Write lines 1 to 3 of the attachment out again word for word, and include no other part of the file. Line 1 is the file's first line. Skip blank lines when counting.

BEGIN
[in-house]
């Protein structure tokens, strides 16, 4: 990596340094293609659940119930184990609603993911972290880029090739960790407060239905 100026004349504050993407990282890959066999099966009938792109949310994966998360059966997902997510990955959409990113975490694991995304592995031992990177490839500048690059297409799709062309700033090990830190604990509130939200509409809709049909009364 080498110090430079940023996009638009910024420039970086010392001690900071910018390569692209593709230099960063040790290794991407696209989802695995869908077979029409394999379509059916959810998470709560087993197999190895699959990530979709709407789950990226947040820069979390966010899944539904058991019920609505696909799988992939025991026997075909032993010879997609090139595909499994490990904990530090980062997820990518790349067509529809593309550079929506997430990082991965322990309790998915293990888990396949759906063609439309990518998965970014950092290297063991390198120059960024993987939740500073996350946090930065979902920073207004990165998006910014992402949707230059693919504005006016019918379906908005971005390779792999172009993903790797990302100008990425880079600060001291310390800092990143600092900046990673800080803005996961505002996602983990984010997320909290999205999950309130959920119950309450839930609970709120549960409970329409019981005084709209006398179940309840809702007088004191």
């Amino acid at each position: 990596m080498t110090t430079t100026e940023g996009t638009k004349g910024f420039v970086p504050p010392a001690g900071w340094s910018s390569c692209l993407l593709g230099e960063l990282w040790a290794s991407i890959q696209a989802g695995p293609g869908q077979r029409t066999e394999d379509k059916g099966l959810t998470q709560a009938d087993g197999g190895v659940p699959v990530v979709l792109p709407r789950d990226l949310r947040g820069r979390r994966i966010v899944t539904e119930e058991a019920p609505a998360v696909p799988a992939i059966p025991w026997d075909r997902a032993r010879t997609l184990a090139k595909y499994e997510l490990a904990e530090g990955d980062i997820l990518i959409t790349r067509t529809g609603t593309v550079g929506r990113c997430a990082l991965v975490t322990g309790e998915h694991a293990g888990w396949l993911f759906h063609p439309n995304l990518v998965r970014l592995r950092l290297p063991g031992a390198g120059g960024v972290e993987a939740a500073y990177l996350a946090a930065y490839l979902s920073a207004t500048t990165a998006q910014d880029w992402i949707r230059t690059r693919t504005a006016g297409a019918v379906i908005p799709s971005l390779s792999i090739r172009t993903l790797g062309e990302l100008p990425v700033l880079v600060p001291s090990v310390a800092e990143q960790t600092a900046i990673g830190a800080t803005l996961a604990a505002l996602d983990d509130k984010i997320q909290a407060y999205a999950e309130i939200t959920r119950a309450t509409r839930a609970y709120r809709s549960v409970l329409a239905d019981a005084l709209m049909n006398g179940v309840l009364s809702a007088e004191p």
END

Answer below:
[in-house]
């Protein structure tokens, strides 16, 4: 990596340094293609659940119930184990609603993911972290880029090739960790407060239905 100026004349504050993407990282890959066999099966009938792109949310994966998360059966997902997510990955959409990113975490694991995304592995031992990177490839500048690059297409799709062309700033090990830190604990509130939200509409809709049909009364 080498110090430079940023996009638009910024420039970086010392001690900071910018390569692209593709230099960063040790290794991407696209989802695995869908077979029409394999379509059916959810998470709560087993197999190895699959990530979709709407789950990226947040820069979390966010899944539904058991019920609505696909799988992939025991026997075909032993010879997609090139595909499994490990904990530090980062997820990518790349067509529809593309550079929506997430990082991965322990309790998915293990888990396949759906063609439309990518998965970014950092290297063991390198120059960024993987939740500073996350946090930065979902920073207004990165998006910014992402949707230059693919504005006016019918379906908005971005390779792999172009993903790797990302100008990425880079600060001291310390800092990143600092900046990673800080803005996961505002996602983990984010997320909290999205999950309130959920119950309450839930609970709120549960409970329409019981005084709209006398179940309840809702007088004191």
């Amino acid at each position: 990596m080498t110090t430079t100026e940023g996009t638009k004349g910024f420039v970086p504050p010392a001690g900071w340094s910018s390569c692209l993407l593709g230099e960063l990282w040790a290794s991407i890959q696209a989802g695995p293609g869908q077979r029409t066999e394999d379509k059916g099966l959810t998470q709560a009938d087993g197999g190895v659940p699959v990530v979709l792109p709407r789950d990226l949310r947040g820069r979390r994966i966010v899944t539904e119930e058991a019920p609505a998360v696909p799988a992939i059966p025991w026997d075909r997902a032993r010879t997609l184990a090139k595909y499994e997510l490990a904990e530090g990955d980062i997820l990518i959409t790349r067509t529809g609603t593309v550079g929506r990113c997430a990082l991965v975490t322990g309790e998915h694991a293990g888990w396949l993911f759906h063609p439309n995304l990518v998965r970014l592995r950092l290297p063991g031992a390198g120059g960024v972290e993987a939740a500073y990177l996350a946090a930065y490839l979902s920073a207004t500048t990165a998006q910014d880029w992402i949707r230059t690059r693919t504005a006016g297409a019918v379906i908005p799709s971005l390779s792999i090739r172009t993903l790797g062309e990302l100008p990425v700033l880079v600060p001291s090990v310390a800092e990143q960790t600092a900046i990673g830190a800080t803005l996961a604990a505002l996602d983990d509130k984010i997320q909290a407060y999205a999950e309130i939200t959920r119950a309450t509409r839930a609970y709120r809709s549960v409970l329409a239905d019981a005084l709209m049909n006398g179940v309840l009364s809702a007088e004191p």